Men & BRCA


ON THIS PAGE:

Can men carry a BRCA mutation?

What types of risks for developing cancer do men have with a BRCA mutation?

Could I have gotten a BRCA mutation from my father?

How do I (a man) know if I should get tested for BRCA?

I’m a man with a BRCA mutation, what can I do to reduce my risk of cancer?


Can men carry the BRCA mutation?

Yes. Both men and women can inherit and pass on a BRCA mutation. Men with a BRCA mutation have a lower chance overall of developing cancer than do women with a mutation, but their chances of breast cancer, prostate cancer, and a few other specific cancers are increased.

For more information on BRCA mutations in men, please visit:

Breast Cancer Risk Elevated in Male BRCA Mutation Carriers
by Science Daily News

Cancer risks among BRCA1 and BRCA2 mutation carriers
by British Journal of Cancer

High Frequency of Germ-Line BRCA2 Mutations among Hungarian Male Breast Cancer Patients without Family History
by Department of Molecular Biology

BRCA1 and BRCA2 Mutation Status and Tumor Characteristics in Male Breast Cancer
by American Association for Cancer Research

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What types of risks for developing cancer do men have with a BRCA mutation?

Men with a BRCA gene mutation have a higher risk of developing breast cancer, prostate cancer and skin cancer (melanoma). In some men (and women), BRCA2 gene mutations have been associated with an increased risk of lymphoma, melanoma, and cancers of the pancreas, gallbladder, bile duct, and stomach. Furthermore, these cancers are more likely to develop at a younger age in men with a BRCA mutation. Men with a BRCA mutation have a lower chance overall of developing cancer than do women with a mutation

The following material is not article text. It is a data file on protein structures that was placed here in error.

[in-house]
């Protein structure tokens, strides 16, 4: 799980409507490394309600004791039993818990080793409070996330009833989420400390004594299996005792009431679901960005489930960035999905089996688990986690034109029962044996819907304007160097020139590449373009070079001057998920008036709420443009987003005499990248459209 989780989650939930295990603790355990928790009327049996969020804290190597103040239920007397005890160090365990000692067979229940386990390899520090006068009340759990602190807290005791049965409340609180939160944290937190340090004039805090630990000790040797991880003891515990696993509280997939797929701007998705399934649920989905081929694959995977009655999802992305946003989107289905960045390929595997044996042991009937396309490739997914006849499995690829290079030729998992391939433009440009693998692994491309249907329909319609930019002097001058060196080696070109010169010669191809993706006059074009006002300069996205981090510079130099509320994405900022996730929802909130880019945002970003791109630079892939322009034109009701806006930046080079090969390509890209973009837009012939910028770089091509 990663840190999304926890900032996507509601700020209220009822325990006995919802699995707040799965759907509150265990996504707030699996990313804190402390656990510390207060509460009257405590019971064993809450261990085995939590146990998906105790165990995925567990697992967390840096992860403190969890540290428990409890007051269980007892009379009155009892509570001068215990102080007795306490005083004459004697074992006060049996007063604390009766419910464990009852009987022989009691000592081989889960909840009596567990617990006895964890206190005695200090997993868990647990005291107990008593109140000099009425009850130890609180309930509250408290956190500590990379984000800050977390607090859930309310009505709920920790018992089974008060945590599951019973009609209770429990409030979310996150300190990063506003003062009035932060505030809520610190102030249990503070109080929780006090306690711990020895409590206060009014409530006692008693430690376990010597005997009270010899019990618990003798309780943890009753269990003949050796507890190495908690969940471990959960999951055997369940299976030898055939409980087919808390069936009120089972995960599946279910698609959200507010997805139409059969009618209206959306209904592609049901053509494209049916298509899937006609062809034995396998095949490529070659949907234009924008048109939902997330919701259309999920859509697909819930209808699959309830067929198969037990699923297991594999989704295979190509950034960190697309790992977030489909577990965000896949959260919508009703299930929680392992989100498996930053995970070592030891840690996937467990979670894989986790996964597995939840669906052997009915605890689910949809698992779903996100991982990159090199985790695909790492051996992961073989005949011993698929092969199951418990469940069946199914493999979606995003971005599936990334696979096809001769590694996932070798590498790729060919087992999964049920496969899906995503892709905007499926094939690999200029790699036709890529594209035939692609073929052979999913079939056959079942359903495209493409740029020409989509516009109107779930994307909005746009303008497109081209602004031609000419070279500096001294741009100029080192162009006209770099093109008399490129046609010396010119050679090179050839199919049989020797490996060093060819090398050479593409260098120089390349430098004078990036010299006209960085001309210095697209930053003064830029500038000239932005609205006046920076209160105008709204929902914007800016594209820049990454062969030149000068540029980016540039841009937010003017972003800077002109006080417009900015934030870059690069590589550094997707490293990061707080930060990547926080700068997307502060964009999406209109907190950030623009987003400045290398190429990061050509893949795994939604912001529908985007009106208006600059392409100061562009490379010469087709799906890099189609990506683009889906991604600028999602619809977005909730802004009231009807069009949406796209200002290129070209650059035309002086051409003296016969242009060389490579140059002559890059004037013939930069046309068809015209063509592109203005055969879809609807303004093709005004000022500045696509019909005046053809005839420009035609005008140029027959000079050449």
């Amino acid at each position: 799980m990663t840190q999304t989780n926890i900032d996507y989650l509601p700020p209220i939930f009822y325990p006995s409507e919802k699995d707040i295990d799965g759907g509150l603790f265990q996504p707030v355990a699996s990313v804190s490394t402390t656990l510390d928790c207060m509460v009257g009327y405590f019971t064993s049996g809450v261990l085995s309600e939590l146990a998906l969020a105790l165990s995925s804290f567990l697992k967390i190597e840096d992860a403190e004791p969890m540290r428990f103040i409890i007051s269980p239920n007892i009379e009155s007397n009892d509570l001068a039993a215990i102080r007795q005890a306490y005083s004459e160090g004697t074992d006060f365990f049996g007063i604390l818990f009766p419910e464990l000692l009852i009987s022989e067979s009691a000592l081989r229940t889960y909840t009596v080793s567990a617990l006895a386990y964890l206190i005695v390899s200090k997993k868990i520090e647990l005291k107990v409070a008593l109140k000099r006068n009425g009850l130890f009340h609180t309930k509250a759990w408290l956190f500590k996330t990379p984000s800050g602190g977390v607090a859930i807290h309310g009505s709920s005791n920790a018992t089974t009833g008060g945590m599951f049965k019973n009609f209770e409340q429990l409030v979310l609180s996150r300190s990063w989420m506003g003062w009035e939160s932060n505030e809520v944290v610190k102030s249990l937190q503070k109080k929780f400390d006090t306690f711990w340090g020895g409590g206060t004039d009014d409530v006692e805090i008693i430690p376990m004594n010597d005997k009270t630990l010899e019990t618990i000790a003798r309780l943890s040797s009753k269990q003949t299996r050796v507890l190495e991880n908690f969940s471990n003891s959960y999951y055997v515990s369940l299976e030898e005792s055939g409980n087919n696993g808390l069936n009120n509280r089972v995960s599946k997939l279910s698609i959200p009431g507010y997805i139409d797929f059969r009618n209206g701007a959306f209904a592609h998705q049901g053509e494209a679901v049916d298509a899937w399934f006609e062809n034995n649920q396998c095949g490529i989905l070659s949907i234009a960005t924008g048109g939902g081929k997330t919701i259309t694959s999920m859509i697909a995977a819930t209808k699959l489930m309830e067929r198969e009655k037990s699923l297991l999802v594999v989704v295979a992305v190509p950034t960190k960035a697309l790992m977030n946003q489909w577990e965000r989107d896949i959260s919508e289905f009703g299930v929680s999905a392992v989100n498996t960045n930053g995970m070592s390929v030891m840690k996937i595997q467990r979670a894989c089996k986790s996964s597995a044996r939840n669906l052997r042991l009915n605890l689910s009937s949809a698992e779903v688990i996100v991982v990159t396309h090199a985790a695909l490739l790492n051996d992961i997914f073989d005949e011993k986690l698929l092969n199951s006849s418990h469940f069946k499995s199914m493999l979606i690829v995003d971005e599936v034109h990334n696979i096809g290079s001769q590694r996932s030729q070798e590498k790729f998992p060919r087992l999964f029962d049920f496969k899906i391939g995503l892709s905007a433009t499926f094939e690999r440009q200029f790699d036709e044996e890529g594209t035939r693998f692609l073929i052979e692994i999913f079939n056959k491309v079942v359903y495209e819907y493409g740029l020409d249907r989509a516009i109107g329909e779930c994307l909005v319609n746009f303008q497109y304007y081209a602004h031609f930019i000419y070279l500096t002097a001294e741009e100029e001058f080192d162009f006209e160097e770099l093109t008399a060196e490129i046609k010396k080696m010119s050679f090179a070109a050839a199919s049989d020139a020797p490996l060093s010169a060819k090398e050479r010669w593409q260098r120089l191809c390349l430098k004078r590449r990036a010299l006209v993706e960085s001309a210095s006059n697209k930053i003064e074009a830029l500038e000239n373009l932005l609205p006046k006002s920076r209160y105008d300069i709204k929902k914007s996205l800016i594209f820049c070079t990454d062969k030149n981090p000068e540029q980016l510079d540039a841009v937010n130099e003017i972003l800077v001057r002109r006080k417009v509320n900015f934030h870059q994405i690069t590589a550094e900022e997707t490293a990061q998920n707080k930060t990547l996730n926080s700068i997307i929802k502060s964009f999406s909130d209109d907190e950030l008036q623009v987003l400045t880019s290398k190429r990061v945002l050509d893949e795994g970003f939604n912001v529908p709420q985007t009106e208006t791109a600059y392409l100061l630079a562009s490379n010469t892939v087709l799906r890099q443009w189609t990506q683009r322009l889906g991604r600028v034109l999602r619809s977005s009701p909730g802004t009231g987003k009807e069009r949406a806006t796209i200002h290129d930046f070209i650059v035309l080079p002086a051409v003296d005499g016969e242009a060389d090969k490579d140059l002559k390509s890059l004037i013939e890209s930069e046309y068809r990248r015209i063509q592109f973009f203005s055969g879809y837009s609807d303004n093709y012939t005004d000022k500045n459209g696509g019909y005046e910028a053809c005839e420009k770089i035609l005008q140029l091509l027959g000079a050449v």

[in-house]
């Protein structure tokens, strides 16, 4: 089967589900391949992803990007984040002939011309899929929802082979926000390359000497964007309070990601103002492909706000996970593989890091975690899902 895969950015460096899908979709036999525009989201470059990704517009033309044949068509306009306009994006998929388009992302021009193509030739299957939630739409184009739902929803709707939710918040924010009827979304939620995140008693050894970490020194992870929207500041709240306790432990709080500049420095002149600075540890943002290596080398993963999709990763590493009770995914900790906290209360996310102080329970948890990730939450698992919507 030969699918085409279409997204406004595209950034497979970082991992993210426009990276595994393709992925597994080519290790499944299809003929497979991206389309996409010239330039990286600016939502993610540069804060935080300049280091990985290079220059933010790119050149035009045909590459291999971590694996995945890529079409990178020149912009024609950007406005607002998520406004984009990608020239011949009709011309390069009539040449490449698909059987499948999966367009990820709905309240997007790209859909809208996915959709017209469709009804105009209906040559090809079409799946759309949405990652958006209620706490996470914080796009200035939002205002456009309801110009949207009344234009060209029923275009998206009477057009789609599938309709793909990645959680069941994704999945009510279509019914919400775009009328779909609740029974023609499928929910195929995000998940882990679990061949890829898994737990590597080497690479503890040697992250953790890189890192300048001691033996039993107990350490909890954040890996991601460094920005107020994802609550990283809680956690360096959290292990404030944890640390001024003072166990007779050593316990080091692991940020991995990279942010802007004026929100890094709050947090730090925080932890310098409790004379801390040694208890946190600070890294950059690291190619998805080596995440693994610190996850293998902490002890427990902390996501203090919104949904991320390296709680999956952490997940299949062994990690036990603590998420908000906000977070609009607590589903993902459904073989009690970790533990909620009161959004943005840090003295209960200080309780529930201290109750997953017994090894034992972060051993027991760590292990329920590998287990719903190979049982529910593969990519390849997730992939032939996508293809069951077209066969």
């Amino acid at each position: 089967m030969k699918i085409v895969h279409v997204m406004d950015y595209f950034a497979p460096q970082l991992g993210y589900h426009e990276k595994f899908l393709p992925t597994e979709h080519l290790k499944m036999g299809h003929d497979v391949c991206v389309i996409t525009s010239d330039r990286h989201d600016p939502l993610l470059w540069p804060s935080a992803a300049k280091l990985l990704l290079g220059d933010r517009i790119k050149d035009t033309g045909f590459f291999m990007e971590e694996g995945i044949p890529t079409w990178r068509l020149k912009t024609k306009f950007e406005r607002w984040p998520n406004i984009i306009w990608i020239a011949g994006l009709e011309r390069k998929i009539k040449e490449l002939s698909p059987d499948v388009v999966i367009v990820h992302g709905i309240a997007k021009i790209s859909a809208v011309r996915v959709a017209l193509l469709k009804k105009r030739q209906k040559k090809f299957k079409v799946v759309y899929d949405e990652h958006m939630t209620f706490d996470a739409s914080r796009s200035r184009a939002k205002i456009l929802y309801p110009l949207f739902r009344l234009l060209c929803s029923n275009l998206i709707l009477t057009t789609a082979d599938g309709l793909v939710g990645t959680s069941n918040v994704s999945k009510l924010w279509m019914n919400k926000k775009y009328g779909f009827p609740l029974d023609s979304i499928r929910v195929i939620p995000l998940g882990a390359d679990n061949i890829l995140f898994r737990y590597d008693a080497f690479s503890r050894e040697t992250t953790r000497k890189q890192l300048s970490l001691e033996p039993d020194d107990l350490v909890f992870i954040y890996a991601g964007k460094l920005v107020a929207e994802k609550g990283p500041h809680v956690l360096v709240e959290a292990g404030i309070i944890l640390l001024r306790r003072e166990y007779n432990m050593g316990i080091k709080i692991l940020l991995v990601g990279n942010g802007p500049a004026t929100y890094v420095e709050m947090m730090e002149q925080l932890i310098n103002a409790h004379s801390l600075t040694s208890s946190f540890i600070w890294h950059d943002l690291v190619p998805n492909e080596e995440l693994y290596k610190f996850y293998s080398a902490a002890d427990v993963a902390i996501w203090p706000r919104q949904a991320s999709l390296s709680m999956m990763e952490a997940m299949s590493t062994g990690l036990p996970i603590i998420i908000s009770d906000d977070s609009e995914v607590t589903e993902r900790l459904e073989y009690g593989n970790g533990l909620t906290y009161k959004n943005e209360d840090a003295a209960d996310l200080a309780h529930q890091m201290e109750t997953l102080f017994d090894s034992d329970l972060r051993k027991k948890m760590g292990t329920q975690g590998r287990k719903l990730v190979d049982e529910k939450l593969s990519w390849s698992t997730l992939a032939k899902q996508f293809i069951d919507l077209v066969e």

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Could I have gotten a BRCA mutation from my father?

Yes. As both men and women carry BRCA mutations, it is possible to have inherited the mutated gene from your father.

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How do I (a man) know if I should get tested for BRCA?

Men from families with a history of breast and ovarian cancer should consider testing for a BRCA gene mutation particularly if any of the breast cancers occurred before age 50 (in either female or male relatives). Men with breast cancer themselves are highly likely to have a BRCA mutation and should consider testing. Men who have prostate cancer and a family history of breast cancer should also think about testing.

For more information on BRCA risks and prevention in Men, visit:

Breast Cancer Genes Can Affect Men, Too
by American Cancer Society

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I’m a man with a BRCA mutation, what can I do to reduce my risk of cancer?

Men who know they carry a BRCA gene mutation can take proactive steps such as getting screened regularly for some of the cancers associated with the mutation, such as annual prostate cancer screening with a PSA test and annual skin examinations for melanoma. Men with a BRCA mutation should also seek medical advice about any changes in their breasts. Even more so, it is important to share this result with your family when you deem appropriate as it may be life saving information to your sisters, mother and daughters.

For more information on BRCA risks and prevention in Men, visit:

Breast Cancer Genes Can Affect Men, Too
by American Cancer Society

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